Preparing a Senior Loved One for a Move to Assisted Living

Preparing a Senior Loved One for a Move to Assisted Living

When it comes to healthy aging, quite honestly, there’s a lot to do. You’re supposed to make sure to keep your body active and your brain engaged all while maintaining your social connections as well. Sure, the benefits to your overall well-being are worth the effort, but retirement is supposed to be a time with less responsibility on your plate, right? Well, it turns out that in senior living you can have your cake and eat it too, so to speak. Here’s how programs like our Vivid Life make keeping active, engaged, and connected easy and fun! 

Benefits of Healthy Aging 

Good things happen when you focus on healthy aging. In addition to feeling better overall, which in and of itself is a win, other benefits of keeping active, engaged, and connected include:  

  • Improved ability to do everyday things ​ 
  • Reduced impact of illness and chronic disease​ 
  • Enhanced mobility, flexibility, and balance
  • Improved sleep
  • Increased energy level
  • Reduced feelings of depression and stress
  • Increased feelings of happiness and self-confidence
  • Reduced risk of cognitive decline 
  • Increased mental adaptability and cognitive reserve 
  • Improved memory recall and problem-solving skills 
  • Improved concentration and attention to detail  

How Senior Living Can Help 

At home, particularly when living alone, it can be hard to stay as active, engaged, and connected as you’d like. From lack of opportunity to lack of motivation to lack of transportation to mobility challenges, and more, it’s tough, we get it! That’s why we created the Vivid Life program in our senior living communities. It’s composed of three parts: Vibrant Body, Vibrant Brain, and Vibrant Connections. Here’s what each entails:  

Vibrant Body We offer amenities such as a state-of-the-art fitness center, a pool, walking trails, gardening opportunities, and even a dog park to help you stay active. A sample of activities includes:  

  • Walking club – Daily walks at different outdoor locations using pedometers to measure steps. 
  • Yoga – At least once per week for gentle yoga, and once per week for mindful breathing. 
  • Fitness classes – At least two times per week using a variety of hand weights, resistance bands, and circuit-type exercises. 
  • Tai Chi – At least once per week with a live instructor. 
  • Non-traditional exercise – Dancing, gardening, etc. at least two times per week. 
  • Physical games and sports – Golf, putting, bowling, croquet, bocce, and ping pong available daily with organized events one to two times per week.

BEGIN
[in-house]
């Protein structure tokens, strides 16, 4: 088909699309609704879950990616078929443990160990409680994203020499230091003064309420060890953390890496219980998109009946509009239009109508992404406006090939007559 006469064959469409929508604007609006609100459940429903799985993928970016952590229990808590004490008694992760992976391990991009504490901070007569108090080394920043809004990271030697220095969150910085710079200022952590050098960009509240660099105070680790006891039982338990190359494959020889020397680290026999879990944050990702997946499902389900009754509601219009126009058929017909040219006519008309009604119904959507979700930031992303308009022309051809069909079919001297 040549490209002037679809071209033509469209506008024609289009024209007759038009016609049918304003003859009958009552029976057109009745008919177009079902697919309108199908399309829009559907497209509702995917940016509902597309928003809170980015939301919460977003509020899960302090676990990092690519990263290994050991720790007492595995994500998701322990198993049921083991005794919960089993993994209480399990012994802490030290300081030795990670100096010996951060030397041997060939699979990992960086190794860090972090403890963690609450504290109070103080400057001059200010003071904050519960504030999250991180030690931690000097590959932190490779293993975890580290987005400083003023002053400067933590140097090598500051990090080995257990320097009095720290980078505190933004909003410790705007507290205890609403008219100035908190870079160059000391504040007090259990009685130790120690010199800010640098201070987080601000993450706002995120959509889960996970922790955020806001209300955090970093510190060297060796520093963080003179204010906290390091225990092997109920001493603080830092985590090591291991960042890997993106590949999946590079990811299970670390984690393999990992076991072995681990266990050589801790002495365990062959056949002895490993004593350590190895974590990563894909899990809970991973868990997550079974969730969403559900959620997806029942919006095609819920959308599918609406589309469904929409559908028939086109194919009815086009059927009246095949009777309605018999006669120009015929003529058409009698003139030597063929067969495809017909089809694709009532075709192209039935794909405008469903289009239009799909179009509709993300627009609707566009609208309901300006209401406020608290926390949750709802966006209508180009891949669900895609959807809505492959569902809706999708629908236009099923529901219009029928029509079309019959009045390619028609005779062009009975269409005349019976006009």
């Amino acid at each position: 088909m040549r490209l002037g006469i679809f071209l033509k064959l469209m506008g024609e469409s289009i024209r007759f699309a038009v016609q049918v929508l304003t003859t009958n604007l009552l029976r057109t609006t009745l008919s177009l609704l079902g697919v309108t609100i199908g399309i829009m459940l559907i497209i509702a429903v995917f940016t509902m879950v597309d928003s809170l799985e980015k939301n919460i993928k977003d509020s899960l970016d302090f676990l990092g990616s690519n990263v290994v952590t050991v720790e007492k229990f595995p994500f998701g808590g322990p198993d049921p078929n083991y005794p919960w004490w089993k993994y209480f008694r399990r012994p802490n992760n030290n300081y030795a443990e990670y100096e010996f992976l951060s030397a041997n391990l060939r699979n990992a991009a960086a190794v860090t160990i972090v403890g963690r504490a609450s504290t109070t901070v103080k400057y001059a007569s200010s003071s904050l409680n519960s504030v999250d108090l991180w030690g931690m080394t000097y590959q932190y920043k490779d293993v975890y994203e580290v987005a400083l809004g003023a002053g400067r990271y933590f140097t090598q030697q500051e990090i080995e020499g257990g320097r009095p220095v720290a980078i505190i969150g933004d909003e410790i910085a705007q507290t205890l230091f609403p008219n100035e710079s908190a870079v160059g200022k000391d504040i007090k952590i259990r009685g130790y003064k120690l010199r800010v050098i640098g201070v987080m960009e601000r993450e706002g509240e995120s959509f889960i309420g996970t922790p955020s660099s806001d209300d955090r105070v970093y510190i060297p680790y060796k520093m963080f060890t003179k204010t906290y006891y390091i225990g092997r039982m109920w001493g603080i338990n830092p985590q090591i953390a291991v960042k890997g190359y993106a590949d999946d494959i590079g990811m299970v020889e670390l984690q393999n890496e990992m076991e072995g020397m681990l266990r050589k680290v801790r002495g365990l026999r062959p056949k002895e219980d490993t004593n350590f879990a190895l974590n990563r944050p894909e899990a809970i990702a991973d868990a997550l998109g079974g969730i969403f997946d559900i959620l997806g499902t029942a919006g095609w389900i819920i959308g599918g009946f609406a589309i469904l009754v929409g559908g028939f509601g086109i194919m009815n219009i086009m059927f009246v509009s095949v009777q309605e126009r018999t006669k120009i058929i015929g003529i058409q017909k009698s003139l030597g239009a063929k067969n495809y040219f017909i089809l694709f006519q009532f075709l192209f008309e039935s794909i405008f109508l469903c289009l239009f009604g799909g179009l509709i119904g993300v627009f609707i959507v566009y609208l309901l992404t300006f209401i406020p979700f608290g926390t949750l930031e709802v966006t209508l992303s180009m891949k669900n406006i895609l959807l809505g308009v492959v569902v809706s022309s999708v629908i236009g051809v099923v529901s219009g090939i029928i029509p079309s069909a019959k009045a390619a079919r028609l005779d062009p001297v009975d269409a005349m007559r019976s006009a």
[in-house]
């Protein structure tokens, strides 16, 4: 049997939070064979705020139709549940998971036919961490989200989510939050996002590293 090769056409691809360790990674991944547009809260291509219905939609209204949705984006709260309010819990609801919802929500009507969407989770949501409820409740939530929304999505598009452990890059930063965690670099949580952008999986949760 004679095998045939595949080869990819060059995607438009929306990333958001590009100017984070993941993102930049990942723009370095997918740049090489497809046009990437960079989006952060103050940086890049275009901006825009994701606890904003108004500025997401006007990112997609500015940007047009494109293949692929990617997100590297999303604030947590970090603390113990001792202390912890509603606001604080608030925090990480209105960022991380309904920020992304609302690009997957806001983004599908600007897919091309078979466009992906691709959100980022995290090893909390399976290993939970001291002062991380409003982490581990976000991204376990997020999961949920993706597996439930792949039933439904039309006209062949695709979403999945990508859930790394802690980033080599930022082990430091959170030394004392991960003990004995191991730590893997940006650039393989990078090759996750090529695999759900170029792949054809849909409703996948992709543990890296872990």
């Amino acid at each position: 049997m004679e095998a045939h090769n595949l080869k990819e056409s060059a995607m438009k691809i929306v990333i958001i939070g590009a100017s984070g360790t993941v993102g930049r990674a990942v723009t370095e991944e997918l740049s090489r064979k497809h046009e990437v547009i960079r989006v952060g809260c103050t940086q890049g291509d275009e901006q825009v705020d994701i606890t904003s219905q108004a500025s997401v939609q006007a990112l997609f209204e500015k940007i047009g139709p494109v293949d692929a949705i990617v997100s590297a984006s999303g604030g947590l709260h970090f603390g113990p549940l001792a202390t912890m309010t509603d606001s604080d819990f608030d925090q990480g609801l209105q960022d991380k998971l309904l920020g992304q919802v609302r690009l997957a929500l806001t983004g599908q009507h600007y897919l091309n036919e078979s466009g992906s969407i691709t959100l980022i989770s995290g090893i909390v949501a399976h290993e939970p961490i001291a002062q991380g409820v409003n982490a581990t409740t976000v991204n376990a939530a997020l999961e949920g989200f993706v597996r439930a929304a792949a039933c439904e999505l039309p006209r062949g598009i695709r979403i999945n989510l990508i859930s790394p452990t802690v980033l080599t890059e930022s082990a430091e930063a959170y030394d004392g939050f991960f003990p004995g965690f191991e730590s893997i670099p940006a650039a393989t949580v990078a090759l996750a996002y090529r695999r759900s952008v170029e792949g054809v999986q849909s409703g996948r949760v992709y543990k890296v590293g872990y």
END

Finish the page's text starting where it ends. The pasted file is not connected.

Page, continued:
Vibrant Brain We offer monthly calendars filled with classes, events, creative arts, and enrichment opportunities to help keep you engaged. A sample of activities includes: 

  • Visiting lecture series – Twice per month with topics such as cultural, historical, local interest, career-oriented, etc. 
  • Creative art series – At least one per week with a theme that runs 3-6 weeks, such as poetry writing, storytelling, painting, digital photography, etc. 
  • Learning series – At least three times per month with an emphasis on learning something new such as foreign language, sign language, technology, hobbies, etc. 
  • Games – At least one time per week and may include poker, bridge, Scrabble, etc. 
  • Mindfulness – A meditation class once per week and gratitude discussion group twice monthly. 
  • Church service – At least once a week through visits by local churches. 
  • Stress reduction – At least once per month class that offers deep breathing exercises, nature walks, music appreciation, spa-type treatments, etc. 

 Vibrant Connections We offer resident-led clubs, social events, outings and volunteer opportunities for any interest to help you stay connected. A sample of activities includes: 

  • Outings – At least twice per month and may include going to concerts, art shows, museum visits, theatre productions, etc. 
  • Intergenerational programming – At least once per month and focuses on building relationships between young adults/children and residents. 
  • New resident welcome party – At least once per month to formally introduce all new residents, and includes ice breakers, social games, etc. to encourage connection. 
  • Philanthropic program – At least once per month provide residents the opportunity to give back to the community, such as volunteering for a local food bank or pet shelter. 
  • Resident-led clubs – May include game clubs, professional clubs, common interests, etc. that meet at least monthly.  

What’s more, it’s all right outside your door (or transportation is provided offsite) and all in a supportive environment with home maintenance, housekeeping, and restaurant-style dining freeing your time to make it even easier to stay active, engaged, and connected. 

Learn more about Vitality Living’s Vivid Life programs. Or find a Vitality Living community near you today to schedule a tour.